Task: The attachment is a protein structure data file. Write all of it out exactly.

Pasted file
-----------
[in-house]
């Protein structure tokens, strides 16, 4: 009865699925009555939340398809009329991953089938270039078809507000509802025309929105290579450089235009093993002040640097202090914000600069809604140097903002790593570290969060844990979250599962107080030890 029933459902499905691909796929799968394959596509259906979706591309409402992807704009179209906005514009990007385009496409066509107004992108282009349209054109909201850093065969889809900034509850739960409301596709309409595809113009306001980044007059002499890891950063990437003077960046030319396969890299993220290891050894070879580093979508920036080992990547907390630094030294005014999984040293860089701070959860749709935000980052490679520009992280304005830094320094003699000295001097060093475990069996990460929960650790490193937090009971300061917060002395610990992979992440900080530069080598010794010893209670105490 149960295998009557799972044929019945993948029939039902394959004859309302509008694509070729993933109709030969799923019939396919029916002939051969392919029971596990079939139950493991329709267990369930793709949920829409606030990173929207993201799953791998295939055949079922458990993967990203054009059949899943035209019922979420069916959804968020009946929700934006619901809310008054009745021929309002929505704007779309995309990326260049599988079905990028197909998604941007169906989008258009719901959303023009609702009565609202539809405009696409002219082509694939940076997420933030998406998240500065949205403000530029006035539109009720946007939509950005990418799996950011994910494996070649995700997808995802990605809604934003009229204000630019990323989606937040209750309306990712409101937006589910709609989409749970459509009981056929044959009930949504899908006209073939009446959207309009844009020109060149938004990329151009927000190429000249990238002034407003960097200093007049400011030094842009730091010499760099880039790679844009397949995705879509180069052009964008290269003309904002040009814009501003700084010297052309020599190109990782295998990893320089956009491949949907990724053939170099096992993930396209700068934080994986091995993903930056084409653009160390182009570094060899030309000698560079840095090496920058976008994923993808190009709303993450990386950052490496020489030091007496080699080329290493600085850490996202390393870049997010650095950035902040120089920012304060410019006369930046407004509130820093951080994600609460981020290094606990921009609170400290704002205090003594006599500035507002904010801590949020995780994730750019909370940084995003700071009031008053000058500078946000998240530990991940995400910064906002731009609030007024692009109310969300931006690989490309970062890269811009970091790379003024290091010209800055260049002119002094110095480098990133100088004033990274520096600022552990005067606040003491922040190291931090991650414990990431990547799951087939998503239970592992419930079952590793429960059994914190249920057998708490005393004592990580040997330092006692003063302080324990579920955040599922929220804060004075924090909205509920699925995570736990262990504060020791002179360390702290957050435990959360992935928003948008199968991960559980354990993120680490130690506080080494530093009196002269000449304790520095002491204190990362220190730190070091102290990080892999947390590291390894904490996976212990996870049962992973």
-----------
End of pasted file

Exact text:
[in-house]
């Protein structure tokens, strides 16, 4: 009865699925009555939340398809009329991953089938270039078809507000509802025309929105290579450089235009093993002040640097202090914000600069809604140097903002790593570290969060844990979250599962107080030890 029933459902499905691909796929799968394959596509259906979706591309409402992807704009179209906005514009990007385009496409066509107004992108282009349209054109909201850093065969889809900034509850739960409301596709309409595809113009306001980044007059002499890891950063990437003077960046030319396969890299993220290891050894070879580093979508920036080992990547907390630094030294005014999984040293860089701070959860749709935000980052490679520009992280304005830094320094003699000295001097060093475990069996990460929960650790490193937090009971300061917060002395610990992979992440900080530069080598010794010893209670105490 149960295998009557799972044929019945993948029939039902394959004859309302509008694509070729993933109709030969799923019939396919029916002939051969392919029971596990079939139950493991329709267990369930793709949920829409606030990173929207993201799953791998295939055949079922458990993967990203054009059949899943035209019922979420069916959804968020009946929700934006619901809310008054009745021929309002929505704007779309995309990326260049599988079905990028197909998604941007169906989008258009719901959303023009609702009565609202539809405009696409002219082509694939940076997420933030998406998240500065949205403000530029006035539109009720946007939509950005990418799996950011994910494996070649995700997808995802990605809604934003009229204000630019990323989606937040209750309306990712409101937006589910709609989409749970459509009981056929044959009930949504899908006209073939009446959207309009844009020109060149938004990329151009927000190429000249990238002034407003960097200093007049400011030094842009730091010499760099880039790679844009397949995705879509180069052009964008290269003309904002040009814009501003700084010297052309020599190109990782295998990893320089956009491949949907990724053939170099096992993930396209700068934080994986091995993903930056084409653009160390182009570094060899030309000698560079840095090496920058976008994923993808190009709303993450990386950052490496020489030091007496080699080329290493600085850490996202390393870049997010650095950035902040120089920012304060410019006369930046407004509130820093951080994600609460981020290094606990921009609170400290704002205090003594006599500035507002904010801590949020995780994730750019909370940084995003700071009031008053000058500078946000998240530990991940995400910064906002731009609030007024692009109310969300931006690989490309970062890269811009970091790379003024290091010209800055260049002119002094110095480098990133100088004033990274520096600022552990005067606040003491922040190291931090991650414990990431990547799951087939998503239970592992419930079952590793429960059994914190249920057998708490005393004592990580040997330092006692003063302080324990579920955040599922929220804060004075924090909205509920699925995570736990262990504060020791002179360390702290957050435990959360992935928003948008199968991960559980354990993120680490130690506080080494530093009196002269000449304790520095002491204190990362220190730190070091102290990080892999947390590291390894904490996976212990996870049962992973």